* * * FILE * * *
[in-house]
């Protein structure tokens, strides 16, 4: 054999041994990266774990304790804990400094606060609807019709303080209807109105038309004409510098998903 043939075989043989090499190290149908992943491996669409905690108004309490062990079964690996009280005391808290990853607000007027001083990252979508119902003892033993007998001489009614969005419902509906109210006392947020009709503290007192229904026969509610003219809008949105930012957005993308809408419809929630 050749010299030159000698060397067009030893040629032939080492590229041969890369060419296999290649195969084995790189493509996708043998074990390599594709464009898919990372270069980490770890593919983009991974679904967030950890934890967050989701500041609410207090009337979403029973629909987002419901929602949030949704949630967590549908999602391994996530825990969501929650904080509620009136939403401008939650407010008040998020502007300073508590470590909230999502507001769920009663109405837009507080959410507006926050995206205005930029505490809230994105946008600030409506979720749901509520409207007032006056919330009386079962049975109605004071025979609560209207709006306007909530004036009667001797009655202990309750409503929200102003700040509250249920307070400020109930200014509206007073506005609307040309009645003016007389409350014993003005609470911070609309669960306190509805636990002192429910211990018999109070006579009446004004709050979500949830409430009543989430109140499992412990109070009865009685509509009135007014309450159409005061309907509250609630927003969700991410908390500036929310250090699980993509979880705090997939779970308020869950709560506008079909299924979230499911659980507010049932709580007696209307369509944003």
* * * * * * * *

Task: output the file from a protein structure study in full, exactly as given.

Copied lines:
[in-house]
């Protein structure tokens, strides 16, 4: 054999041994990266774990304790804990400094606060609807019709303080209807109105038309004409510098998903 043939075989043989090499190290149908992943491996669409905690108004309490062990079964690996009280005391808290990853607000007027001083990252979508119902003892033993007998001489009614969005419902509906109210006392947020009709503290007192229904026969509610003219809008949105930012957005993308809408419809929630 050749010299030159000698060397067009030893040629032939080492590229041969890369060419296999290649195969084995790189493509996708043998074990390599594709464009898919990372270069980490770890593919983009991974679904967030950890934890967050989701500041609410207090009337979403029973629909987002419901929602949030949704949630967590549908999602391994996530825990969501929650904080509620009136939403401008939650407010008040998020502007300073508590470590909230999502507001769920009663109405837009507080959410507006926050995206205005930029505490809230994105946008600030409506979720749901509520409207007032006056919330009386079962049975109605004071025979609560209207709006306007909530004036009667001797009655202990309750409503929200102003700040509250249920307070400020109930200014509206007073506005609307040309009645003016007389409350014993003005609470911070609309669960306190509805636990002192429910211990018999109070006579009446004004709050979500949830409430009543989430109140499992412990109070009865009685509509009135007014309450159409005061309907509250609630927003969700991410908390500036929310250090699980993509979880705090997939779970308020869950709560506008079909299924979230499911659980507010049932709580007696209307369509944003």